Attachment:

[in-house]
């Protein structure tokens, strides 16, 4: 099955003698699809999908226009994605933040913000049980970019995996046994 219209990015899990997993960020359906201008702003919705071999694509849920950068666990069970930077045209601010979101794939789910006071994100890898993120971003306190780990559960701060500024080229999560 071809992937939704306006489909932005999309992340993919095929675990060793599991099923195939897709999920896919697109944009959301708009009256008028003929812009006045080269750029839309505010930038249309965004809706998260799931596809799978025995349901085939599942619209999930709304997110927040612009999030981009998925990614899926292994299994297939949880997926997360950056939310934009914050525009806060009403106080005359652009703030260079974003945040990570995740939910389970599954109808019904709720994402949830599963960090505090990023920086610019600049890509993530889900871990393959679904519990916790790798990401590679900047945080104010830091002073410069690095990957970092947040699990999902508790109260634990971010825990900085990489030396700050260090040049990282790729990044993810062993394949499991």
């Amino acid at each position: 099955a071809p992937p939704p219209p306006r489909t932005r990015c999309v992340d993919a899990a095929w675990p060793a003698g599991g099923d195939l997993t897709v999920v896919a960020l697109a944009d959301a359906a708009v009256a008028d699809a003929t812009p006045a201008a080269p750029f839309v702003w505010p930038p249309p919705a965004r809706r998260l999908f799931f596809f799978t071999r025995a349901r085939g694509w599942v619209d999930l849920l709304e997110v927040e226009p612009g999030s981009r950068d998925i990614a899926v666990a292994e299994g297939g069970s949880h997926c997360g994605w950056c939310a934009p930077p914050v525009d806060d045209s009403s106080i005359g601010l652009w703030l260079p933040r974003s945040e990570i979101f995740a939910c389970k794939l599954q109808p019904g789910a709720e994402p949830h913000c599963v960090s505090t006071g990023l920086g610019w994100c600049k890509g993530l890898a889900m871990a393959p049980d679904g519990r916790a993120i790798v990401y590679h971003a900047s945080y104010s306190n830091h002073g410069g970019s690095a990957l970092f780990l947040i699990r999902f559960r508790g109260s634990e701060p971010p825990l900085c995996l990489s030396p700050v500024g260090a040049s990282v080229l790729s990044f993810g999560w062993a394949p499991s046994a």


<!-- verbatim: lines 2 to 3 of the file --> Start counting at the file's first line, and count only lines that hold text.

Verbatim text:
């Protein structure tokens, strides 16, 4: 099955003698699809999908226009994605933040913000049980970019995996046994 219209990015899990997993960020359906201008702003919705071999694509849920950068666990069970930077045209601010979101794939789910006071994100890898993120971003306190780990559960701060500024080229999560 071809992937939704306006489909932005999309992340993919095929675990060793599991099923195939897709999920896919697109944009959301708009009256008028003929812009006045080269750029839309505010930038249309965004809706998260799931596809799978025995349901085939599942619209999930709304997110927040612009999030981009998925990614899926292994299994297939949880997926997360950056939310934009914050525009806060009403106080005359652009703030260079974003945040990570995740939910389970599954109808019904709720994402949830599963960090505090990023920086610019600049890509993530889900871990393959679904519990916790790798990401590679900047945080104010830091002073410069690095990957970092947040699990999902508790109260634990971010825990900085990489030396700050260090040049990282790729990044993810062993394949499991």
């Amino acid at each position: 099955a071809p992937p939704p219209p306006r489909t932005r990015c999309v992340d993919a899990a095929w675990p060793a003698g599991g099923d195939l997993t897709v999920v896919a960020l697109a944009d959301a359906a708009v009256a008028d699809a003929t812009p006045a201008a080269p750029f839309v702003w505010p930038p249309p919705a965004r809706r998260l999908f799931f596809f799978t071999r025995a349901r085939g694509w599942v619209d999930l849920l709304e997110v927040e226009p612009g999030s981009r950068d998925i990614a899926v666990a292994e299994g297939g069970s949880h997926c997360g994605w950056c939310a934009p930077p914050v525009d806060d045209s009403s106080i005359g601010l652009w703030l260079p933040r974003s945040e990570i979101f995740a939910c389970k794939l599954q109808p019904g789910a709720e994402p949830h913000c599963v960090s505090t006071g990023l920086g610019w994100c600049k890509g993530l890898a889900m871990a393959p049980d679904g519990r916790a993120i790798v990401y590679h971003a900047s945080y104010s306190n830091h002073g410069g970019s690095a990957l970092f780990l947040i699990r999902f559960r508790g109260s634990e701060p971010p825990l900085c995996l990489s030396p700050v500024g260090a040049s990282v080229l790729s990044f993810g999560w062993a394949p499991s046994a």